Attorney Patricia Anderson’s greatest fear was realized yesterday when she learned that Michael Schiavo had removed his wife Terri Schindler-Schiavo from Morton Plant Hospital in Clearwater, Fla., where she was taken to have her feeding tube reinstalled, and returned clandestinely to the Woodside Facility of the Hospice of the Florida Sun Coast in Pinellas Park where she has been a patient for over three years.
Just hours earlier, Anderson – who has represented Robert and Mary Schindler in their decade-long legal battle with their son-in-law – told WorldNetDaily she was intensely concerned that Schiavo would remove Terri from the hospital before her condition was medically stabilized and she was rehydrated, in accordance with Florida Gov. Jeb Bush’s executive order.
This would be completely at odds with the purpose of Tuesday’s special legislation by the Florida legislature that empowered Gov. Jeb Bush to order Schiavo’s feeding tube reinserted, and halted the court-ordered death of the 39-year-old brain-disabled woman, whose husband had long sought to end her life.
But Schiavo had done that several times in the past, most recently in August when Terri was shuttled back and forth on three separate occasions during bouts with pneumonia and other medical problems. Each time she was kept at Morton Plant only a few days and returned to the hospice in a much-weakened state.
“I don’t have any doubt that she should be in intensive care at the hospital,” said Anderson. “But the fact is, Michael’s her guardian and if he withdraws his consent for them to treat her there’s nothing they can do. Their hands are tied. This tells you a lot about him.”
Anderson said she felt that the hospital would have preferred to keep her before releasing her prematurely, but Schiavo is the one who must consent to treatment.
“If he revokes the consent and he is her legal guardian, their hands are tied,” she explained. “They cannot continue to treat her without his consent. That is why the appointment of a guardian ad litem is so very crucial,” she added.
Report from the frontlines
Anderson said she saw Terri was being tube-fed when she was there, but there is no IV line supplying hydration, though she may have had sufficient fluid during the 24 hours she was at Morton Plant.
Both parents and brother Bobby were with her, and she was responsive, though sleepy.
“That is why we need a guardian ad litem,” she added. “That is what Terri’s Bill is about. We’ve got to have a guardian ad litem to put a stop to that kind of hijinks, because [Michael's] primary objective is to kill her.”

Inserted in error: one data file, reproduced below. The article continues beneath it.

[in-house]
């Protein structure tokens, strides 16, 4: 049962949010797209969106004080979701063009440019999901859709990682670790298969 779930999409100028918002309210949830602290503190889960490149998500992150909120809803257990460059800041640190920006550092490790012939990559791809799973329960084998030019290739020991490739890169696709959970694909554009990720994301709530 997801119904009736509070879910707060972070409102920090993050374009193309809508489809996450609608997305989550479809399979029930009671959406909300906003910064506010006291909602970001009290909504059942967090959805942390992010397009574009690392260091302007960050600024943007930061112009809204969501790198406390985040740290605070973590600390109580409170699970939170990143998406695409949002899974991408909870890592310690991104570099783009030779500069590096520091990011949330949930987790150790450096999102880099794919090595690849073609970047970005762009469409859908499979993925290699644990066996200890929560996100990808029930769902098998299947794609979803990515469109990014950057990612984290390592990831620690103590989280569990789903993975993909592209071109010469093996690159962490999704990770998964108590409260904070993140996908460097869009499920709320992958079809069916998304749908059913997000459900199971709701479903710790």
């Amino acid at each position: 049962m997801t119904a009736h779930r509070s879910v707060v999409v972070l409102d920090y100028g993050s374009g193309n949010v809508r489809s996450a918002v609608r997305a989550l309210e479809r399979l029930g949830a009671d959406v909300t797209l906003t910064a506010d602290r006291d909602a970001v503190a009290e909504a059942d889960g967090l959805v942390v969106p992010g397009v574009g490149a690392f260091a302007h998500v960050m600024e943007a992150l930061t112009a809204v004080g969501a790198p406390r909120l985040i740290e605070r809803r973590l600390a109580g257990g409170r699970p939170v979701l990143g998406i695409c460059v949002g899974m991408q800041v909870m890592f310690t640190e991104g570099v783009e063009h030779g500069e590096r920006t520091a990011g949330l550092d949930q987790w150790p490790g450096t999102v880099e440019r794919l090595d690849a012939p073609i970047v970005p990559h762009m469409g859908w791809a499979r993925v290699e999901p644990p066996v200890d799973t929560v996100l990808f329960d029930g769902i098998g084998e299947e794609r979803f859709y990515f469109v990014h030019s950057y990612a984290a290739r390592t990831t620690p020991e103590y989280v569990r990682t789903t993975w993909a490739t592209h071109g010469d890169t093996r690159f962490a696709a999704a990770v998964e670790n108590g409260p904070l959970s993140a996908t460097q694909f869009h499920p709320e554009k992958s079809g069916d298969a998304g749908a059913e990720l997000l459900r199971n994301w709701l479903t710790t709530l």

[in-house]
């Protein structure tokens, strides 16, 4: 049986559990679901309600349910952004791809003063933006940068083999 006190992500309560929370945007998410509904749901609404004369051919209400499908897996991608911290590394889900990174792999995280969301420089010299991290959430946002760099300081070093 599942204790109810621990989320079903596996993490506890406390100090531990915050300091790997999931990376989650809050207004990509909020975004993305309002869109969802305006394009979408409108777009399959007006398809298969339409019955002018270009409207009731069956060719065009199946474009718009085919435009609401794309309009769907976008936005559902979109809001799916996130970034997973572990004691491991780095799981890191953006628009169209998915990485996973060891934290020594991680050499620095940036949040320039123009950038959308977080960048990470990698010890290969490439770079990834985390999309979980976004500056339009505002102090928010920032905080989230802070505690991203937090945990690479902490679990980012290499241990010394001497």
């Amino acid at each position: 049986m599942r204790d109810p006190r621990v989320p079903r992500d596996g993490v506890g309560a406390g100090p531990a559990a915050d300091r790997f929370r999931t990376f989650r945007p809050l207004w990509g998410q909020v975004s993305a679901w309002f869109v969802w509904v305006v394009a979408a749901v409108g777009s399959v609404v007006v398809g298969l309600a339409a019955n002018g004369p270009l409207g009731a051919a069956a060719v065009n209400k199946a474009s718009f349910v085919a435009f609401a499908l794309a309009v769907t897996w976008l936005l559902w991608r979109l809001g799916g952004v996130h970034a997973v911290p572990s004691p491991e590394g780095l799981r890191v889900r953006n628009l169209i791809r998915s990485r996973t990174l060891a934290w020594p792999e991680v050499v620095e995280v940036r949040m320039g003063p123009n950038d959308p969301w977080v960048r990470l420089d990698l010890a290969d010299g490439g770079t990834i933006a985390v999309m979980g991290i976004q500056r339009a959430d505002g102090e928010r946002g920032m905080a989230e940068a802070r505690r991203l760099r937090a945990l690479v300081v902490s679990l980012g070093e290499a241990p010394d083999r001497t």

Schiavo very nearly succeeded in his five-year quest to end his wife’s life by court-approved starvation. With only a few hours remaining before she slipped beyond the point where she could be saved, Florida lawmakers Tuesday delivered to the governor legislation empowering him to order Schiavo’s feeding tube reinserted, and Bush signed the life-saving law as well as an implementing executive order.
“Terri’s Bill” specifically directs the chief judge, David Demers of the 6th Judicial Circuit Court, to appoint a guardian ad litem to represent Terri “upon issuance of a stay,” but he has not yet done so – a matter that Anderson views as a matter of urgency.
“Terri will be out of danger only when Michael is no longer her guardian and no longer has access to her,” she said bluntly.
Bay 9 News TV reports Demers has directed the attorneys of both Michael Schiavo and the Schindlers to reach agreement on who should serve as guardian ad litem within five days. The guardian would be Terri’s advocate in legal proceedings, but, the report said, Michael Schiavo would remain the decision-maker.
Demers says he will appoint Dr. Jay Wolfson, a professor of health and law at Stetson University, as the guardian ad litem if the parties cannot reach agreement.
Crowds of demonstrators cheered wildly as Terri was transferred by ambulance from Woodside Hospice to Morton Plant Hospital, about 25 miles away, whereupon her feeding tube was reinserted and rehydration begun after her six days ordeal of judge-ordered starvation.
Family locked out
No sooner was his wife admitted to Morton Plant than Schiavo sent an order directing the hospital to bar Terri’s parents and siblings from visiting her.
The Schindlers were not informed of Schiavo’s action, and only learned of it late that evening from Terri’s brother who had driven to the hospital to visit his sister and was escorted from the premises by an armed security guard.